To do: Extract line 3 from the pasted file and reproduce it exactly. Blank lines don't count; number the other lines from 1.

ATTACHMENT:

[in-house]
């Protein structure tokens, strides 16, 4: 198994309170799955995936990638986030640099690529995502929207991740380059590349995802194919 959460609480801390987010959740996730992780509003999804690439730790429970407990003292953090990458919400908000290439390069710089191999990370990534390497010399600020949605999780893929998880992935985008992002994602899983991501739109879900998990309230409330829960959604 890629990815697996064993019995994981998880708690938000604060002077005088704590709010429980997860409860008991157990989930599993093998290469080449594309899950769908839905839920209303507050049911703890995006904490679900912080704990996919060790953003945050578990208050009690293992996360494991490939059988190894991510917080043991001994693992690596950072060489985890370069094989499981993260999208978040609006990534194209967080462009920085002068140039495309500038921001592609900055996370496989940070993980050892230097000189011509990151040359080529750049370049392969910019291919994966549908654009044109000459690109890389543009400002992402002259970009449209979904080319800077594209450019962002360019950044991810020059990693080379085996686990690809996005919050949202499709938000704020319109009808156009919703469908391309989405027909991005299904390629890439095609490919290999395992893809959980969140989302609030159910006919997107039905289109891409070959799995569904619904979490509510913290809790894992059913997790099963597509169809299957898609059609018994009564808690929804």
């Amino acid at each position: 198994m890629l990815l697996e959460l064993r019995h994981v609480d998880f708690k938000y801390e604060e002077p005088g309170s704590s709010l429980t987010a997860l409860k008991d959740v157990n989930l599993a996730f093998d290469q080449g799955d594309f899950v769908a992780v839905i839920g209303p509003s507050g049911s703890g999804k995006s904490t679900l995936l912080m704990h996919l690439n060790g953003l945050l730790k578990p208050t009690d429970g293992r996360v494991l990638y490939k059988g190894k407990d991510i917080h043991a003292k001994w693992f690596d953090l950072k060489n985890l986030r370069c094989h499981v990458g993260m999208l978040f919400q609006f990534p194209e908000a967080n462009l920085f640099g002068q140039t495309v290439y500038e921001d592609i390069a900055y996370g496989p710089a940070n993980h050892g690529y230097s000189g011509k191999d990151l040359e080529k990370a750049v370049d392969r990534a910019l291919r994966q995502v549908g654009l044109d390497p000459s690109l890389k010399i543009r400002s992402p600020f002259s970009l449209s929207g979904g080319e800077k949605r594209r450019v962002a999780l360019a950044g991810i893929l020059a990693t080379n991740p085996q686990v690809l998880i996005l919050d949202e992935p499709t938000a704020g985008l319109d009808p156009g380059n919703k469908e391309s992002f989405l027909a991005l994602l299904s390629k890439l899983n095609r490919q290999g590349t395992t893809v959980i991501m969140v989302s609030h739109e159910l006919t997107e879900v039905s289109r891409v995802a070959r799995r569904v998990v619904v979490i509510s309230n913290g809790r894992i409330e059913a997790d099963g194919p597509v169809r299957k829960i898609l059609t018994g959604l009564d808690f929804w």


């Amino acid at each position: 198994m890629l990815l697996e959460l064993r019995h994981v609480d998880f708690k938000y801390e604060e002077p005088g309170s704590s709010l429980t987010a997860l409860k008991d959740v157990n989930l599993a996730f093998d290469q080449g799955d594309f899950v769908a992780v839905i839920g209303p509003s507050g049911s703890g999804k995006s904490t679900l995936l912080m704990h996919l690439n060790g953003l945050l730790k578990p208050t009690d429970g293992r996360v494991l990638y490939k059988g190894k407990d991510i917080h043991a003292k001994w693992f690596d953090l950072k060489n985890l986030r370069c094989h499981v990458g993260m999208l978040f919400q609006f990534p194209e908000a967080n462009l920085f640099g002068q140039t495309v290439y500038e921001d592609i390069a900055y996370g496989p710089a940070n993980h050892g690529y230097s000189g011509k191999d990151l040359e080529k990370a750049v370049d392969r990534a910019l291919r994966q995502v549908g654009l044109d390497p000459s690109l890389k010399i543009r400002s992402p600020f002259s970009l449209s929207g979904g080319e800077k949605r594209r450019v962002a999780l360019a950044g991810i893929l020059a990693t080379n991740p085996q686990v690809l998880i996005l919050d949202e992935p499709t938000a704020g985008l319109d009808p156009g380059n919703k469908e391309s992002f989405l027909a991005l994602l299904s390629k890439l899983n095609r490919q290999g590349t395992t893809v959980i991501m969140v989302s609030h739109e159910l006919t997107e879900v039905s289109r891409v995802a070959r799995r569904v998990v619904v979490i509510s309230n913290g809790r894992i409330e059913a997790d099963g194919p597509v169809r299957k829960i898609l059609t018994g959604l009564d808690f929804w």